Meetings >> Report of CEON Planning meeting >> CEON's Focus

Section 4.4: What scope, questions and measurements should CEON encompass?

The development of CEON to date has aimed to draw feedback from a broad range of research, interest and stakeholder groups. Whilst this non-exclusionary approach is fundamental to the long term success of a network such as CEON, there is a danger that such an approach can lead to an unfocused activity base that lacks the potential for integration and consolidation of effort. This is especially the case when the scientific scope and rational crosses disciplinary, international, social and cultural boundaries. The aims of this session were to entice community input and explore the disciplinary breadth and depth CEON might encompass. The session began with overview talks by Bjorn Johns and Bill Heal and was followed by a group discussion mediated by Terry Callaghan, which included a sub-group breakout activity.

Overview Presentations:
Distributing standardized field instrumentation that can be accessed remotely has the potential to greatly improve near real time access to data, standardization of methods and the potential for integration of observational time series between sites. An example of such instrumentation is a survey grade Global Positioning System (GPS). Bjorn Johns, representing UNAVCO a private non-profit organization that supports high precision scientific GPS applications to NSF and NASA researchers in the US, gave an overview of GPS technologies. GPS technologies can greatly enhance local scientific activities such as the precise three dimensional locations of sites for management purposes, coastal bluffs in erosion studies and the absolute location of surfaces subject to heaving with freeze-thaw dynamics. Regionally or globally, appropriate GPS technologies have the potential to monitor tectonic plate dynamics and atmospheric chemistry. There are now suitable technical capabilities that allow GPS data to be telemetered from remote localities, quality checked and made available to users on a near real time basis. As an example of a standardized and robust technology, GPS instrumentation can provide networks like CEON with:

  • A common reference frame for spatial data exchange.
  • A centralized user-friendly, on-line data archive.
  • Data with a standardized format.
  • Utilities applicable to a number of disciplines spanning local to global scales of interest.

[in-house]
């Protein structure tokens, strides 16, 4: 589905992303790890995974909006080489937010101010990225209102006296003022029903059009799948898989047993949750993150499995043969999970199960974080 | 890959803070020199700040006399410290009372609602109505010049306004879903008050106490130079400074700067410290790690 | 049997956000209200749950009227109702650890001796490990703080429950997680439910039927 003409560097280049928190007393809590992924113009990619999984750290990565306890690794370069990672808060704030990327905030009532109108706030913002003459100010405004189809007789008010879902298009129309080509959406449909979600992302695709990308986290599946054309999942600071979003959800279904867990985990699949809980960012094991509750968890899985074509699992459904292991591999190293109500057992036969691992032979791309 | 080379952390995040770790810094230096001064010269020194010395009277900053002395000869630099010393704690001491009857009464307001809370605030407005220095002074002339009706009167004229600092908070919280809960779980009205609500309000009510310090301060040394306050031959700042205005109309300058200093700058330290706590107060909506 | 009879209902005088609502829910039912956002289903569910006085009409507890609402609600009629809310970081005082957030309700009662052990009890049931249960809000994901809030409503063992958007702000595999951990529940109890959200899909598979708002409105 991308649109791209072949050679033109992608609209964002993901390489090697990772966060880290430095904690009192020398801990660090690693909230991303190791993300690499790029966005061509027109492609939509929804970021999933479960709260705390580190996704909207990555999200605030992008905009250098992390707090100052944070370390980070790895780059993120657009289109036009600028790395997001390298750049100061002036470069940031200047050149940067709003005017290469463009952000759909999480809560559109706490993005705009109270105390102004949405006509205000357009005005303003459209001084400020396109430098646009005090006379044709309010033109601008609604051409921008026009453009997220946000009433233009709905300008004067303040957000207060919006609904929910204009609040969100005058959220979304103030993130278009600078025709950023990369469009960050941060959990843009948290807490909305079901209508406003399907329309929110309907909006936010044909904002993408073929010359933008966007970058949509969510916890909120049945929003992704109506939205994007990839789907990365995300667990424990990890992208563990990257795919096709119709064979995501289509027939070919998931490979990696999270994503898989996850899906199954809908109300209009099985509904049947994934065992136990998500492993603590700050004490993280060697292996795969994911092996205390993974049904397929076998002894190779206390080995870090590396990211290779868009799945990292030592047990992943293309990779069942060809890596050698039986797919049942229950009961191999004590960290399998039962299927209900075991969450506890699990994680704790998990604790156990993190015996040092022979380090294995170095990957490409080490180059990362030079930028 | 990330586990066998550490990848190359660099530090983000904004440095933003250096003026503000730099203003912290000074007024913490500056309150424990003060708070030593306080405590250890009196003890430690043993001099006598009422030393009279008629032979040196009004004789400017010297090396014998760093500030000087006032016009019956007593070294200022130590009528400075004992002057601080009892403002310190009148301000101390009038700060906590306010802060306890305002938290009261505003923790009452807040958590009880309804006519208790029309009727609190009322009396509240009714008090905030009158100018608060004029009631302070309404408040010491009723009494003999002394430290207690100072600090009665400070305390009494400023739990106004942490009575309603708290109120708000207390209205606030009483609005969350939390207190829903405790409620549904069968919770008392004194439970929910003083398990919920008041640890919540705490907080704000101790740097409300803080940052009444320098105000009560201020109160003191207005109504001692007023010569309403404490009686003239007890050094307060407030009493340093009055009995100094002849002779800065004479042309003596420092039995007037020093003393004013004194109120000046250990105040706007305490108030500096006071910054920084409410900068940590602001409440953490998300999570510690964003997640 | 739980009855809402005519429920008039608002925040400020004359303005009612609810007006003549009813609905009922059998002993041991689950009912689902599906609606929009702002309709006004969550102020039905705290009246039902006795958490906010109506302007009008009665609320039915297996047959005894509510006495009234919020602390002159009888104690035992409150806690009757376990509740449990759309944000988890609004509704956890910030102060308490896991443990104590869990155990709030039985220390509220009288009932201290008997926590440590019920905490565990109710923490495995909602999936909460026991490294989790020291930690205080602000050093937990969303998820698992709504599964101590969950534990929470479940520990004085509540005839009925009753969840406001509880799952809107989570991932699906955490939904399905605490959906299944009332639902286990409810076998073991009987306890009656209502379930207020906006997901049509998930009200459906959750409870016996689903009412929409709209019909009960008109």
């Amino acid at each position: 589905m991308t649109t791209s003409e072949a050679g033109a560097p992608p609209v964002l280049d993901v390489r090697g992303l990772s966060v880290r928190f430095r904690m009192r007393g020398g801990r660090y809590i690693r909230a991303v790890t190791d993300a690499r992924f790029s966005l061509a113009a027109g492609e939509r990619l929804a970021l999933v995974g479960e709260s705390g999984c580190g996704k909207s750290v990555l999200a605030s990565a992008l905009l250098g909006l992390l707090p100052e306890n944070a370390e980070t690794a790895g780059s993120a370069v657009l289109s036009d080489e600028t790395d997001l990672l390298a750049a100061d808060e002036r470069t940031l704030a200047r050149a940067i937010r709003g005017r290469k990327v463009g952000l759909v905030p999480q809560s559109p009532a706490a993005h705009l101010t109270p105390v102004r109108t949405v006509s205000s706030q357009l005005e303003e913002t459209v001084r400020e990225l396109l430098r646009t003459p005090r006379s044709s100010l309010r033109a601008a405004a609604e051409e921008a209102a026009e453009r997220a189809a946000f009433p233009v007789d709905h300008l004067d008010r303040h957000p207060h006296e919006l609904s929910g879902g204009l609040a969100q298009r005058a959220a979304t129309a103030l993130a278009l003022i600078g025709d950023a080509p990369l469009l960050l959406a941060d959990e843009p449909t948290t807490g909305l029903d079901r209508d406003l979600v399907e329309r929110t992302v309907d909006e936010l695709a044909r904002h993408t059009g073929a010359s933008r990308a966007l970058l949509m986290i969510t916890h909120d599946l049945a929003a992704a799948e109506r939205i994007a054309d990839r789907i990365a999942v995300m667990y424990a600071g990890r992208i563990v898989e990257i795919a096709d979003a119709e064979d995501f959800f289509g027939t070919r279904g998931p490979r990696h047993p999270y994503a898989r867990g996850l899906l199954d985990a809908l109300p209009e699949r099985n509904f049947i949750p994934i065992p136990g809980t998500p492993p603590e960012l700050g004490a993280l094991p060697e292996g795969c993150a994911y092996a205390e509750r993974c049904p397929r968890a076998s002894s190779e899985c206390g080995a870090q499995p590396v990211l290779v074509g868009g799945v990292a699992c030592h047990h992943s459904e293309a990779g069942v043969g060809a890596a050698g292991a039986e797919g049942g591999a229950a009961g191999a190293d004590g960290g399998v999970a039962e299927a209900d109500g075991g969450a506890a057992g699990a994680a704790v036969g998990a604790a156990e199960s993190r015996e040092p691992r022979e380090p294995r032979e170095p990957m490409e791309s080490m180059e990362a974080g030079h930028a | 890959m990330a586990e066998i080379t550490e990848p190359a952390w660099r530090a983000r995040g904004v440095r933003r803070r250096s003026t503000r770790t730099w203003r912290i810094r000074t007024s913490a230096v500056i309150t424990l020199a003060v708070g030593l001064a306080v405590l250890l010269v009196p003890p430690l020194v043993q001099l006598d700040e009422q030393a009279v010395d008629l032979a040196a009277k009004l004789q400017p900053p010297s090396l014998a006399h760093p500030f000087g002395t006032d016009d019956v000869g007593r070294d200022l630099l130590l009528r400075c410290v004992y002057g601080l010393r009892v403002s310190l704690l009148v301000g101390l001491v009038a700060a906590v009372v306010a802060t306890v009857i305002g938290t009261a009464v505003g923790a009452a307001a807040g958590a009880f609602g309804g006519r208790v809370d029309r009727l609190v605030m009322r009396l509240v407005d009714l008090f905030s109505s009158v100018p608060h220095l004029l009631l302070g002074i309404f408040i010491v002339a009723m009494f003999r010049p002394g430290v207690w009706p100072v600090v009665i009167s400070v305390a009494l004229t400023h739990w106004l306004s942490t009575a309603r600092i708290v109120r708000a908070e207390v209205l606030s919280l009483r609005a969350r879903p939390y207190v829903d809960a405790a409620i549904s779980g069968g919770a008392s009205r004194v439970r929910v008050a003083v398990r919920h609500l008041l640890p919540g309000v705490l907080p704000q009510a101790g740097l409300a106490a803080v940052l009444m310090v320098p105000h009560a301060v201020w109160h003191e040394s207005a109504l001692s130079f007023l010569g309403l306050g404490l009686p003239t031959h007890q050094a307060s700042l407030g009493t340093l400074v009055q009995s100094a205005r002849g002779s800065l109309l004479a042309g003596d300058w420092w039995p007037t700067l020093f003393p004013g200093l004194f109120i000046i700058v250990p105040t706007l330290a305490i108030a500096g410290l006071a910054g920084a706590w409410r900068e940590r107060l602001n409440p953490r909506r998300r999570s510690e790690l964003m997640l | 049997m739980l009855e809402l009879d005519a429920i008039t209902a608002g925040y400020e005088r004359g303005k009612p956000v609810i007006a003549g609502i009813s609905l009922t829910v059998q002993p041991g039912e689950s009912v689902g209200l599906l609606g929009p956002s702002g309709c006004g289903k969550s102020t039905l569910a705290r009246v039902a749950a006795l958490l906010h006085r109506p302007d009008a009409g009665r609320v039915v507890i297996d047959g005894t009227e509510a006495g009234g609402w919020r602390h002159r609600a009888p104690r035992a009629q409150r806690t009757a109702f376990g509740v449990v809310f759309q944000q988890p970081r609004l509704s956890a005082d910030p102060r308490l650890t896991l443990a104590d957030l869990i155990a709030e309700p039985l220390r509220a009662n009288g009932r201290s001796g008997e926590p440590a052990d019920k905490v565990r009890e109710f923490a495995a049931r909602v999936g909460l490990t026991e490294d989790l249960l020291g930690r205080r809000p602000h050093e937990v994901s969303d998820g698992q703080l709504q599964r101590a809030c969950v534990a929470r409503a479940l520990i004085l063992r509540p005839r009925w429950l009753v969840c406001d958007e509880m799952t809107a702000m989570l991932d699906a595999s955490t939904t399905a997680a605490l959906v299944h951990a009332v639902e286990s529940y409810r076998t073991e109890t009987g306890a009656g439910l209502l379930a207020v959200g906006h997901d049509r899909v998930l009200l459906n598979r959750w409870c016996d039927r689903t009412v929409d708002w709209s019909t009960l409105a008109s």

The development and implementation of CEON has a great deal to learn and benefit from existing networks by analyzing what makes them function cohesively, efficiently and sustainably. Bill Heal provided an overview of attributes that make a network function well, soliciting examples from a wide range of networks. Fundamentally, networks must have precise short to long term goals and clearly define why they are monitoring, what they are monitoring, how they are monitoring, where they are monitoring and when they are monitoring. Ideally, networks must function transparently, include and incorporate the active participation of all partners, be flexible, interactive, communicative, democratic, innovative, and provide stimulus to youth and local peoples. The Science conducted in a network should be question and hypothesis driven, integrate monitoring, manipulations and modeling, be hierarchical in space and time to allow for up-scaling and down-scaling, and ensure intellectual property rights are community based and democratic. Overall, networks should not consider socio-economic connections as add-ons, promote active stakeholder participation, facilitate professional outreach and education, secure base funding and amplify the effects of this as much as possible, and provide mechanisms for regular independent reviews of performance. Measurements should aim to standardize and replicate a core group of parameters and sites that should span a broad range of environmental space encompassing a variety of ecological gradients. Monitoring of parameters across space, time and organization (species to landscapes) requires the utmost level of integration. Heal closed by presenting a quotation from William Waldegrave, when UK minister for the Environment: "Sound science should underpin all environmental policy. The environment cannot speak for itself and we require a clear understanding of its present and future condition to guide its stewardship. Research to improve our understanding for future action is still one of the best precautionary measures".